No need for that. I have several devices connected to my HDTV, and so I switch between devices with remote... I was just thinking that since the input to my returned HD Comcast receiver had simpe coax in, and HDMI and Component (R/G/B) out, and I got full 1080P, so if I could find a coax to plug into the box, and the TV Out end had either HDMI or Component (or is it Composit?) R/G/B on it, then I would get a better picture quality (as I did with the Cable box that had Coax (RG-6?) input. But maybe the box upscaled the signal internally?
I do see Coax to HDMI boxes/converters for sale, which if I'm correct about cable boxes upscaling to HDMI, then that's probably what these Coax to HDMI boxes do also.
But they are simply too expensive ($150 and up) for me to consider.

Next question... My wife is very unhappy we can't record, pause, etc. anymore, and wants me to go back to the HD/DVR box (and adding $20/mo to my bill), but I'm looking into just buying a TiVo type unit instead (at least I'd own it).. But how would I get past the encryption?
Does anyone know about this? I would think that since Comcast (and possibly other providers) have gone pure digital, and encrypted the stream, is TiVo even an option? Or are we stuck with HAVING to pay their extra fee if we want DVR AND Cable TV?

Thanks again, hope someone can answer my latest questions...
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post #7 of 11 Old 11-02-2012, 05:54 PM
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I've got around $500 into a HTPC. I have three tuners available which I can watch or record with in any combination. The tuner is a HDHomeRun prime and the cable card it requires is free from ComCast. At $20 a month saved (times 2, as I also can watch TV on my main PC) the payback time is around 2 years.
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post #8 of 11 Old 11-02-2012, 08:26 PM
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Quote:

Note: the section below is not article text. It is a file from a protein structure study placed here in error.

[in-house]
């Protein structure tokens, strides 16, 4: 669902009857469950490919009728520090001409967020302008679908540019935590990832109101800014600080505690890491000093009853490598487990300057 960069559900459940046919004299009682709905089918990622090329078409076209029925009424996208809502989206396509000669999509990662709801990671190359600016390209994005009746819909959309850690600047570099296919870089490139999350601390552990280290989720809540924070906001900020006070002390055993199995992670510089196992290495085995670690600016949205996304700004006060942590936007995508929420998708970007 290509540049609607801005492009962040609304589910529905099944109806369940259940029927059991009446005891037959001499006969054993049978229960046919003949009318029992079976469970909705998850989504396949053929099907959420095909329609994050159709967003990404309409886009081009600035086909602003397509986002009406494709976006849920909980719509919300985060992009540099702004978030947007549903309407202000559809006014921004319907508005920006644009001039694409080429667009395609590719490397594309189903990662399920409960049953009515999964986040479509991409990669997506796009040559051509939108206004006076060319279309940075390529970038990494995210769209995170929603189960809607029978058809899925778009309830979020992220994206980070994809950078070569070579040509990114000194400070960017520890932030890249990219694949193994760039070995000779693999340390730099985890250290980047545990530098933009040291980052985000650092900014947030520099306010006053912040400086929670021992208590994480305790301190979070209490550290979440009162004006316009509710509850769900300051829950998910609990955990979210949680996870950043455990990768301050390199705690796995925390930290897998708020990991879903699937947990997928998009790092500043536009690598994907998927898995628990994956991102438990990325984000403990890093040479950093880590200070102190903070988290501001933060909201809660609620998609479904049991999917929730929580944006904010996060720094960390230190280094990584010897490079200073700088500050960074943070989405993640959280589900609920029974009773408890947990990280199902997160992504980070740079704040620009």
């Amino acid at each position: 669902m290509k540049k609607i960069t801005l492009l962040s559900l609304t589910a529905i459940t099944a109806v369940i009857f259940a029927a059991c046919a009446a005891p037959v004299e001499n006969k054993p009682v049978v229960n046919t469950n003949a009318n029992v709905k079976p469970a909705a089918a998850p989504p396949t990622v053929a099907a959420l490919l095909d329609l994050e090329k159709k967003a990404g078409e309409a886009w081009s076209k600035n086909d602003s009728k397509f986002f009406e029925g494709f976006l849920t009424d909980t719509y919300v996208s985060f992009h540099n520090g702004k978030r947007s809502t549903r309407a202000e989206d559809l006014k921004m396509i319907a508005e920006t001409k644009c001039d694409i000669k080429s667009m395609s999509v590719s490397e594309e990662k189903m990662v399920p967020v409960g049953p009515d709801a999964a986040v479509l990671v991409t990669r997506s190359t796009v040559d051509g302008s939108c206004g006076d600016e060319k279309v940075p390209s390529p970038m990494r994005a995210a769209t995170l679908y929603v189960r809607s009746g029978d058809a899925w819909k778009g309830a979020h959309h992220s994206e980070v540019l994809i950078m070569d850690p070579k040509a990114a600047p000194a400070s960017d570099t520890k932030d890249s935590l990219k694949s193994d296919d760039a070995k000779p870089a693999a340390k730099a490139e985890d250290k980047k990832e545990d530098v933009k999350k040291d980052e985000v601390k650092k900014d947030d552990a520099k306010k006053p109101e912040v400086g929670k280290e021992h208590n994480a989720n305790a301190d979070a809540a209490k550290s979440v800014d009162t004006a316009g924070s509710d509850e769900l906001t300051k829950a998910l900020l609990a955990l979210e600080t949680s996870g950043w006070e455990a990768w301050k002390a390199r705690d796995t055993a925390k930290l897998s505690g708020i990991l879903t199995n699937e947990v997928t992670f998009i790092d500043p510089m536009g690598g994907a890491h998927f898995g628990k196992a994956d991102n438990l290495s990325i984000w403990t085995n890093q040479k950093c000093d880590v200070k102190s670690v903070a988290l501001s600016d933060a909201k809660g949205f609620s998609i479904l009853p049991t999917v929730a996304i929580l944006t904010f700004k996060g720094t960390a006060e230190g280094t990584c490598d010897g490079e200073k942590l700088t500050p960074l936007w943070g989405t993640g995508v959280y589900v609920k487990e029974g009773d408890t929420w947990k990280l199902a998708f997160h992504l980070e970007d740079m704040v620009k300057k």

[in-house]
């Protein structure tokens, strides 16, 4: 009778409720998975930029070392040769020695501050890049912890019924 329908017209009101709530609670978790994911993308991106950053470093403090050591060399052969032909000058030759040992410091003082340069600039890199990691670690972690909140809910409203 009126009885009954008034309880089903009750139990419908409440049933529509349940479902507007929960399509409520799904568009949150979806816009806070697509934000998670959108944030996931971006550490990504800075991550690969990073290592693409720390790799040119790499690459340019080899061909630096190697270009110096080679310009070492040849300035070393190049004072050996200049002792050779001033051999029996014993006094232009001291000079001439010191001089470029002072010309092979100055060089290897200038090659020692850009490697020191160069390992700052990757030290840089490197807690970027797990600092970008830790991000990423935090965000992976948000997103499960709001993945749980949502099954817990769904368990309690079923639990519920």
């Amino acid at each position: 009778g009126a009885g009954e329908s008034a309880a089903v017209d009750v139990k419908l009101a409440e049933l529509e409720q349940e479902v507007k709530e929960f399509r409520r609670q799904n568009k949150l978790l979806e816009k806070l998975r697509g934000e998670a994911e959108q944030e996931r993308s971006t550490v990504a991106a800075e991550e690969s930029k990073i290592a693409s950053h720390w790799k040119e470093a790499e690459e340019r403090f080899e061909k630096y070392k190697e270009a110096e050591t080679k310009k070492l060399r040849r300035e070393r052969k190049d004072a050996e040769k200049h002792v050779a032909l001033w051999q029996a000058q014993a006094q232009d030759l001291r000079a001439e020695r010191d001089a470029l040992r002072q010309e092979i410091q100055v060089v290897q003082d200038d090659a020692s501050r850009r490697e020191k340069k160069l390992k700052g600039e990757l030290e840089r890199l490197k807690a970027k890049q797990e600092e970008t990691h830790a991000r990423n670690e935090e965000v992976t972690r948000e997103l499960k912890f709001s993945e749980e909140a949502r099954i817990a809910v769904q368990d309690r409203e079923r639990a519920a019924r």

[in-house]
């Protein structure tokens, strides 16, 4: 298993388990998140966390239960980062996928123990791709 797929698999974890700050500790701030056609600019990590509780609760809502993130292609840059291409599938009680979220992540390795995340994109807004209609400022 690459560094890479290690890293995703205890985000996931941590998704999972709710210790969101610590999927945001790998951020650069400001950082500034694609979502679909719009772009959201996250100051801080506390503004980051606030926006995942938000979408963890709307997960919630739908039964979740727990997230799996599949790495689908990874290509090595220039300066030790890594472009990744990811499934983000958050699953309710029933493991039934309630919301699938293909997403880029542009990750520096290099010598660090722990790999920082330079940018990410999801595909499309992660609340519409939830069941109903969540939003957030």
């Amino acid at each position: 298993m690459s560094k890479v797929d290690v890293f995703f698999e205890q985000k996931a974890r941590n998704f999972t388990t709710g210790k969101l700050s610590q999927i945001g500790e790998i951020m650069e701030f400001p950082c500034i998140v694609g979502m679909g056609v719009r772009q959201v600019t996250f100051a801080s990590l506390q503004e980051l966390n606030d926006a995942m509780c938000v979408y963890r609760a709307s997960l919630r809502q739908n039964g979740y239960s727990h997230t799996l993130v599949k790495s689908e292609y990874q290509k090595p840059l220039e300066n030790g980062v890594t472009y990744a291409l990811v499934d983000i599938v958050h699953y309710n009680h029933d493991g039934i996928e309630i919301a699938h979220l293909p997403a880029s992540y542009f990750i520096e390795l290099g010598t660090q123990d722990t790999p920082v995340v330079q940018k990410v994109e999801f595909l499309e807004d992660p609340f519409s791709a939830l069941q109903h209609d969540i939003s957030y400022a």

Originally Posted by Christof60 View Post

Thanks so much for the info... Wife is whining about no DVR, but I could care less, sounds like a hassle to go the TiVo route (for something I don't really care about).... I do have an old DVR, but since the Comcast went all Digital, it hasn't been of any use since I would have to have the cable box on and tuned to the channel we wanted to record anyway.
.
Some DVR's have IR port for blaster to control a cable box, what brand and model is it?
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post #9 of 11 Old 11-02-2012, 08:30 PM
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Originally Posted by Christof60 View Post


Next question... My wife is very unhappy we can't record, pause, etc. anymore, and wants me to go back to the HD/DVR box (and adding $20/mo to my bill), but I'm looking into just buying a TiVo type unit instead (at least I'd own it).. But how would I get past the encryption?
Does anyone know about this? I would think that since Comcast (and possibly other providers) have gone pure digital, and encrypted the stream, is TiVo even an option? Or are we stuck with HAVING to pay their extra fee if we want DVR AND Cable TV?
Thanks again, hope someone can answer my latest questions...
That's what the cable card is for usually only a couple of bucks a month for it, and if you return the cable box will get some $ knocked of your bill for using your own equipment
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post #10 of 11 Old 11-04-2012, 11:01 PM
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Quote:
Originally Posted by Christof60 View Post

Next question... My wife is very unhappy we can't record, pause, etc. anymore, and wants me to go back to the HD/DVR box (and adding $20/mo to my bill), but I'm looking into just buying a TiVo type unit instead (at least I'd own it).. But how would I get past the encryption?
Does anyone know about this? I would think that since Comcast (and possibly other providers) have gone pure digital, and encrypted the stream, is TiVo even an option? Or are we stuck with HAVING to pay their extra fee if we want DVR AND Cable TV?

TiVo wouldn't exist if it couldn't decrypt cable channels. That's what the cableCARD slots are for. Comcast has (in some areas) provided a free cableCARD. Otherwise, it'll be a nominal fee of like $3 a month or less.

TiVo you can either buy the box and pay a monthly fee (I think it's like $12 a month) or pay a onetime lifetime fee ($500.) A lifetime enabled TiVo is also easy to resell if you're inclined. TiVo also streams content from Netflix and other online services.

The old Moxi DVRs also had slots for the cards, and you can buy cableCARD compatible tuners for PCs, which will work with some DVR software. Up to you which route you want to take.

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post #11 of 11 Old 11-09-2012, 09:22 PM
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comcast in downtown chicago is charging $8.95 per cable cards (for tivo) or rent their lame box for about $8